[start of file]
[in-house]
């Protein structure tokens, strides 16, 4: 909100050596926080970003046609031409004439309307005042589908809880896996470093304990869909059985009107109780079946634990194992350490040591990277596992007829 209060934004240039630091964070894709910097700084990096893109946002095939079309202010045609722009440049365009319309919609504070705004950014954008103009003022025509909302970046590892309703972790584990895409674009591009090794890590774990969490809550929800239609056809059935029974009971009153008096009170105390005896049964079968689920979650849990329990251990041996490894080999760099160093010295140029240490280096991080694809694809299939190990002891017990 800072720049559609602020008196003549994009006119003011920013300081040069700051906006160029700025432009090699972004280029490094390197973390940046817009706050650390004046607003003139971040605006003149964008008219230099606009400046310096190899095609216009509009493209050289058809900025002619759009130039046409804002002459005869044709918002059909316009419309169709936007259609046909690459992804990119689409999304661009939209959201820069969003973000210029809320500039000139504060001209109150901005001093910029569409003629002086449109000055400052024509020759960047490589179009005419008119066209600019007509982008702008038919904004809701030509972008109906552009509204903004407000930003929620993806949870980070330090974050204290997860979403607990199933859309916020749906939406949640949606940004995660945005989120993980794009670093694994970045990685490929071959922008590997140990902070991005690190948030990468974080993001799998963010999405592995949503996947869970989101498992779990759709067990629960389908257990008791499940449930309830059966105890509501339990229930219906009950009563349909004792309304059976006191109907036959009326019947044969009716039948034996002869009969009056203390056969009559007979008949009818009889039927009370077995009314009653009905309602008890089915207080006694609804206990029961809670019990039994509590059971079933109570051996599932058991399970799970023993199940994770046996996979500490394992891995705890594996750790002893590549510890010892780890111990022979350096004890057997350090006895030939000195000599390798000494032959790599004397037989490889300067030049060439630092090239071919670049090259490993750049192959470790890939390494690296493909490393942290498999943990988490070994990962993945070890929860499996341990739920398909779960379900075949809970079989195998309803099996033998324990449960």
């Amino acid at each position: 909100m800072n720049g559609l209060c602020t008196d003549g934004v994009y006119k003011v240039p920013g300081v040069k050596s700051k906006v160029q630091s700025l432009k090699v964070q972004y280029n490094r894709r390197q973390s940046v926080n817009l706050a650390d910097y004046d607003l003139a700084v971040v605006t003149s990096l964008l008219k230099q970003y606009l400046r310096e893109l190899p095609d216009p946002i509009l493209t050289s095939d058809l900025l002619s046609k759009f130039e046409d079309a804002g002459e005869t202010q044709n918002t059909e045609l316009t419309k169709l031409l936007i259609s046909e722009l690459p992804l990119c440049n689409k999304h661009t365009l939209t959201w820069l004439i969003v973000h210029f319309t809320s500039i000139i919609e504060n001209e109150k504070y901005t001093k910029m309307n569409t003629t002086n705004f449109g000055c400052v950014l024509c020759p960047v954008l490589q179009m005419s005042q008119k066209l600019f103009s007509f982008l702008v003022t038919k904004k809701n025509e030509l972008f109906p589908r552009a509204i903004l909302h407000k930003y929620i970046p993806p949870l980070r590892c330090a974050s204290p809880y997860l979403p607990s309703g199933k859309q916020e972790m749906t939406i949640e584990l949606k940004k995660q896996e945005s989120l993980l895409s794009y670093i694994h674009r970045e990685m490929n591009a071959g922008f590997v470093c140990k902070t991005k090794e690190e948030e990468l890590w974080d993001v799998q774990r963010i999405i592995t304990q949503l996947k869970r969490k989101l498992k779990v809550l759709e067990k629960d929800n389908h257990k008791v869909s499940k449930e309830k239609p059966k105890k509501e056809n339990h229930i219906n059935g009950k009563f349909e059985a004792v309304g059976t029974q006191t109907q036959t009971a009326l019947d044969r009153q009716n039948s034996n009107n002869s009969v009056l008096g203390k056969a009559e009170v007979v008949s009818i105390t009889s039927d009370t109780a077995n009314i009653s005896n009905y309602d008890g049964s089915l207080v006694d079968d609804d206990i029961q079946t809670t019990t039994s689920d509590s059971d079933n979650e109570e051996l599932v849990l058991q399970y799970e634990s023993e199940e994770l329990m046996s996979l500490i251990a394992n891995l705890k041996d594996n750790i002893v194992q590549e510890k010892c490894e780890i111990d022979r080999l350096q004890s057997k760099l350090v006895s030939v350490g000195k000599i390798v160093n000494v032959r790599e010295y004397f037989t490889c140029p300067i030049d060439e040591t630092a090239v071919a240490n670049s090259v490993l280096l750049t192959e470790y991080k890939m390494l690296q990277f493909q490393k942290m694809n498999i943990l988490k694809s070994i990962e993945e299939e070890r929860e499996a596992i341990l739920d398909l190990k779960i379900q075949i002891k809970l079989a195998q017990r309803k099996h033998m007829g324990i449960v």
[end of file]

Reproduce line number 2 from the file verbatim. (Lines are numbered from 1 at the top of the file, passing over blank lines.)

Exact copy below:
């Protein structure tokens, strides 16, 4: 909100050596926080970003046609031409004439309307005042589908809880896996470093304990869909059985009107109780079946634990194992350490040591990277596992007829 209060934004240039630091964070894709910097700084990096893109946002095939079309202010045609722009440049365009319309919609504070705004950014954008103009003022025509909302970046590892309703972790584990895409674009591009090794890590774990969490809550929800239609056809059935029974009971009153008096009170105390005896049964079968689920979650849990329990251990041996490894080999760099160093010295140029240490280096991080694809694809299939190990002891017990 800072720049559609602020008196003549994009006119003011920013300081040069700051906006160029700025432009090699972004280029490094390197973390940046817009706050650390004046607003003139971040605006003149964008008219230099606009400046310096190899095609216009509009493209050289058809900025002619759009130039046409804002002459005869044709918002059909316009419309169709936007259609046909690459992804990119689409999304661009939209959201820069969003973000210029809320500039000139504060001209109150901005001093910029569409003629002086449109000055400052024509020759960047490589179009005419008119066209600019007509982008702008038919904004809701030509972008109906552009509204903004407000930003929620993806949870980070330090974050204290997860979403607990199933859309916020749906939406949640949606940004995660945005989120993980794009670093694994970045990685490929071959922008590997140990902070991005690190948030990468974080993001799998963010999405592995949503996947869970989101498992779990759709067990629960389908257990008791499940449930309830059966105890509501339990229930219906009950009563349909004792309304059976006191109907036959009326019947044969009716039948034996002869009969009056203390056969009559007979008949009818009889039927009370077995009314009653009905309602008890089915207080006694609804206990029961809670019990039994509590059971079933109570051996599932058991399970799970023993199940994770046996996979500490394992891995705890594996750790002893590549510890010892780890111990022979350096004890057997350090006895030939000195000599390798000494032959790599004397037989490889300067030049060439630092090239071919670049090259490993750049192959470790890939390494690296493909490393942290498999943990988490070994990962993945070890929860499996341990739920398909779960379900075949809970079989195998309803099996033998324990449960």